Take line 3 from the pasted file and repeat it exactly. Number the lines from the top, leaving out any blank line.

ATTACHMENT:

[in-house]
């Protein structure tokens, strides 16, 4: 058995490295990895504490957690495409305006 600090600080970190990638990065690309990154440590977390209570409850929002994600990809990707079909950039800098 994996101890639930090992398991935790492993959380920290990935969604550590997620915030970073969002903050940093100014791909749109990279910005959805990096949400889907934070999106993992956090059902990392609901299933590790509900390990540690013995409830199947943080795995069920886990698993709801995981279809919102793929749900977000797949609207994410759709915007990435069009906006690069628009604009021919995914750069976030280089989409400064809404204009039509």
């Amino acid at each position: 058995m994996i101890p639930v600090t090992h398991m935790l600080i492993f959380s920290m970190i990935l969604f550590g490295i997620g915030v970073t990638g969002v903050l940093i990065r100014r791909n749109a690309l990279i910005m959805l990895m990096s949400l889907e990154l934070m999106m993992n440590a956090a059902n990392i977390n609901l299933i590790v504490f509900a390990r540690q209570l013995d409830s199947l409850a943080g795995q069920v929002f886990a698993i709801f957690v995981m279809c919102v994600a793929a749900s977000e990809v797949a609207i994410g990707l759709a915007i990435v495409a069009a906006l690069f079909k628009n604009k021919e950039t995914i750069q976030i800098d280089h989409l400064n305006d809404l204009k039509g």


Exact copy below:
């Amino acid at each position: 058995m994996i101890p639930v600090t090992h398991m935790l600080i492993f959380s920290m970190i990935l969604f550590g490295i997620g915030v970073t990638g969002v903050l940093i990065r100014r791909n749109a690309l990279i910005m959805l990895m990096s949400l889907e990154l934070m999106m993992n440590a956090a059902n990392i977390n609901l299933i590790v504490f509900a390990r540690q209570l013995d409830s199947l409850a943080g795995q069920v929002f886990a698993i709801f957690v995981m279809c919102v994600a793929a749900s977000e990809v797949a609207i994410g990707l759709a915007i990435v495409a069009a906006l690069f079909k628009n604009k021919e950039t995914i750069q976030i800098d280089h989409l400064n305006d809404l204009k039509g």